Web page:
The woman suspected of drunkenly smashing her car into the 15-month-old son of MMA fighter Marcus Kowal in Hawthorne was rearrested Wednesday on suspicion of vehicular manslaughter, days after the boy was removed from life support.
Donna Marie Higgins, 72, had been arrested Saturday, shortly after crashing into the young boy, Liam Mikael Kowal, as his aunt pushed him in a stroller in a crosswalk, according to the Hawthorne Police Department.
Higgins was initially booked on suspicion of felony hit-and-run and drunken driving charges and released Sunday after posting bail. But the young boy was declared dead on Sunday after his family decided to take him off of life support.
Hawthorne police said that after consulting with the Los Angeles County district attorney's office, officers decided to rearrest Higgins on the stiffer charge.
She surrendered at the police station about 3 p.m. and was released after posting $100,000 bond. She could not be reached for comment and it's unclear if she's being represented by an attorney.
After the crash, which occurred about 4 p.m. Saturday, police responded to the intersection of 133rd Street and Hawthorne Boulevard and found the boy in his stroller. He was not breathing and did not have a pulse, police said.
Liam was taken to the hospital along with his 15-year-old aunt, who was also hit during the collision and suffered injuries to her leg, police said.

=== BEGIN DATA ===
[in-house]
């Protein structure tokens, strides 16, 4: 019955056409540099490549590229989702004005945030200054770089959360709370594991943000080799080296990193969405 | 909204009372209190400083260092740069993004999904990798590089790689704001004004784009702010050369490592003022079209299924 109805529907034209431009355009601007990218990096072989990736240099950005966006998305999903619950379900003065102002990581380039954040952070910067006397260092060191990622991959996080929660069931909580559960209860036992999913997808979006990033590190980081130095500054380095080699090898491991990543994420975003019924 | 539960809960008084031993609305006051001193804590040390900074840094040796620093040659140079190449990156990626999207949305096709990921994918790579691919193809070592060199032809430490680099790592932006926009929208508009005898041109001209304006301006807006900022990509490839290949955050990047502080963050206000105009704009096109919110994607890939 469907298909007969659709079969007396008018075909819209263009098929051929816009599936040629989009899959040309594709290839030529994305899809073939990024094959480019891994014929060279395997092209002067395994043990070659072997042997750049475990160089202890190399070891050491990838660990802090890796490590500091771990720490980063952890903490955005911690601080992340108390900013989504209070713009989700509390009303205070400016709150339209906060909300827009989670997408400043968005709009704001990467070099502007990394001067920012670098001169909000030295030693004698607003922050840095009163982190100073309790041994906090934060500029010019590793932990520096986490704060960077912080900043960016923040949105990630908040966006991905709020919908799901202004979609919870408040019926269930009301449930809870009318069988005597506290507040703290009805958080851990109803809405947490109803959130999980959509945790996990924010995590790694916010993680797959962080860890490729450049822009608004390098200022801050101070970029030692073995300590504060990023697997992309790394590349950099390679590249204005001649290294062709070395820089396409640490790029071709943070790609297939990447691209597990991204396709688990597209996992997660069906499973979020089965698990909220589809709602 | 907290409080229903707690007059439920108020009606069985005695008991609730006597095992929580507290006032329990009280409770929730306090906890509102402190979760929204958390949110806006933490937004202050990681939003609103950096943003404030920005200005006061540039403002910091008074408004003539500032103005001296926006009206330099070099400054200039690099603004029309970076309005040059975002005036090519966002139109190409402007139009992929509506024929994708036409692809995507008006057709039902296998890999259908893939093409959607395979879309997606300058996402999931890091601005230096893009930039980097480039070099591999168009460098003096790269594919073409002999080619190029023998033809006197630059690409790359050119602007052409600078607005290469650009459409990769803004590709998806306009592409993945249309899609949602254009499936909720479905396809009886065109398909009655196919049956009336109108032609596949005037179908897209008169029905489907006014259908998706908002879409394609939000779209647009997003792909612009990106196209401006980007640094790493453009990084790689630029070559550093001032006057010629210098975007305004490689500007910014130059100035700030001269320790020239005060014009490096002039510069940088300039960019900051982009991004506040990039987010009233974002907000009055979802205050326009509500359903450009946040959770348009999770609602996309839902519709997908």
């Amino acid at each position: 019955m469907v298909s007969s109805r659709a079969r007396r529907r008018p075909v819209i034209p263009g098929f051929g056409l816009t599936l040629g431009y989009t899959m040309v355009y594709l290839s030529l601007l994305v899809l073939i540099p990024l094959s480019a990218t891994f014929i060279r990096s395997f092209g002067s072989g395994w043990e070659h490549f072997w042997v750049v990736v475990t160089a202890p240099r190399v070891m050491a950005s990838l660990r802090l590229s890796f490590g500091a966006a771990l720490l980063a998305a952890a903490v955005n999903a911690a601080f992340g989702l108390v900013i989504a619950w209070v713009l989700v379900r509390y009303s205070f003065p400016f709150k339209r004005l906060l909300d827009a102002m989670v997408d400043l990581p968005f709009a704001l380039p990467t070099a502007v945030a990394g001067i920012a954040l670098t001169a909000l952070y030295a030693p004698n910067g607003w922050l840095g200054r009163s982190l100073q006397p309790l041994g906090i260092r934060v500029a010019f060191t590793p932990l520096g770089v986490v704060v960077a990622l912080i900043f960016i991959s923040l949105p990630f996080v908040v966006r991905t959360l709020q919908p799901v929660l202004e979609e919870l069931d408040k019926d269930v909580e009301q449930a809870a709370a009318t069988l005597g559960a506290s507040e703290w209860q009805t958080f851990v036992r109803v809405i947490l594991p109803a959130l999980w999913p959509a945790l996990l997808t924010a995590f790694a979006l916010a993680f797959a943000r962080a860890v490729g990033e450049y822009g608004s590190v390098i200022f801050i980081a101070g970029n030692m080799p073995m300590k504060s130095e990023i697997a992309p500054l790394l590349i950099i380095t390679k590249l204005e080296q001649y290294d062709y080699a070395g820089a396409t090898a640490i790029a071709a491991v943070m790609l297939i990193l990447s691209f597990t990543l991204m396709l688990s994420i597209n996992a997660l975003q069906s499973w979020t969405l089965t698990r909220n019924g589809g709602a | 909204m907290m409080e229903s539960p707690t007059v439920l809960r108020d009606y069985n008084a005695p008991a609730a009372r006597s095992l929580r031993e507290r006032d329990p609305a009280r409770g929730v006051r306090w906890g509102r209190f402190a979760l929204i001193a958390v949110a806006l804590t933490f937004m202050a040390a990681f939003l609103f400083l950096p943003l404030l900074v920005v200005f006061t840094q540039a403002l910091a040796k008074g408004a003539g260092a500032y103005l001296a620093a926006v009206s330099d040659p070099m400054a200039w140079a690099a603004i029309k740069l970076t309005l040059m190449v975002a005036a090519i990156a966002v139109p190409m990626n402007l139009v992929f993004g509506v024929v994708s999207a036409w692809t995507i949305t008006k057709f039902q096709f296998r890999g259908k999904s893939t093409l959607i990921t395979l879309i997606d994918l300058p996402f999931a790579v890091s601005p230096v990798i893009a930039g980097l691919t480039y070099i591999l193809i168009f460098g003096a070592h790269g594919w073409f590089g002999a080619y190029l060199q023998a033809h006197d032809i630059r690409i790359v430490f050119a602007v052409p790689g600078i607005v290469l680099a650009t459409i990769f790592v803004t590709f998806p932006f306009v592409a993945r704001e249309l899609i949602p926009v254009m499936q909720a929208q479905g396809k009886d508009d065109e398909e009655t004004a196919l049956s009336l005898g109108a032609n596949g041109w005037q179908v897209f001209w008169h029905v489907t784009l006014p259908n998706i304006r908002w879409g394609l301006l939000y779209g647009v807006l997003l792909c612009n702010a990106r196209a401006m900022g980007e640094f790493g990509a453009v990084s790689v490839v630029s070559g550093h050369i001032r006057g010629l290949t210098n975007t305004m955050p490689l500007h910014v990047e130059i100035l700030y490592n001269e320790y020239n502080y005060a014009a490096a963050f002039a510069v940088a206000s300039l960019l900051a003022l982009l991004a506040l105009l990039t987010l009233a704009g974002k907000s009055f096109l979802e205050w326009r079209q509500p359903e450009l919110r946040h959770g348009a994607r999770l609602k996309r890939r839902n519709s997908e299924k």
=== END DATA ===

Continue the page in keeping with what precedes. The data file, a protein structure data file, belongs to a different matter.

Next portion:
Police said the Kowal family decided to remove the child from life support on Sunday.
Kowal, a Sweden-born MMA fighter who owns Systems Training Centers in Hawthorne, Encino and Westwood, shared the news of his son's death in a Facebook post that has been widely viewed.
"About an hour ago, our baby was declared brain dead," Kowal wrote. "He tried to fight so hard. He even died at one point but they brought him back. He's a little fighter. His heart is still beating but his brain is no longer working."
The boy's organs were donated, he wrote. The Daily Breeze reported that Liam's kidneys went to a woman in her 40s and his heart went to an infant. The boy's lungs were handed over for medical research, the paper reported.
"Liam loved to share, and the person we were going to raise him to be would love to help someone else," Kowal said.
Times staff writer Chuck Schilken contributed to this report.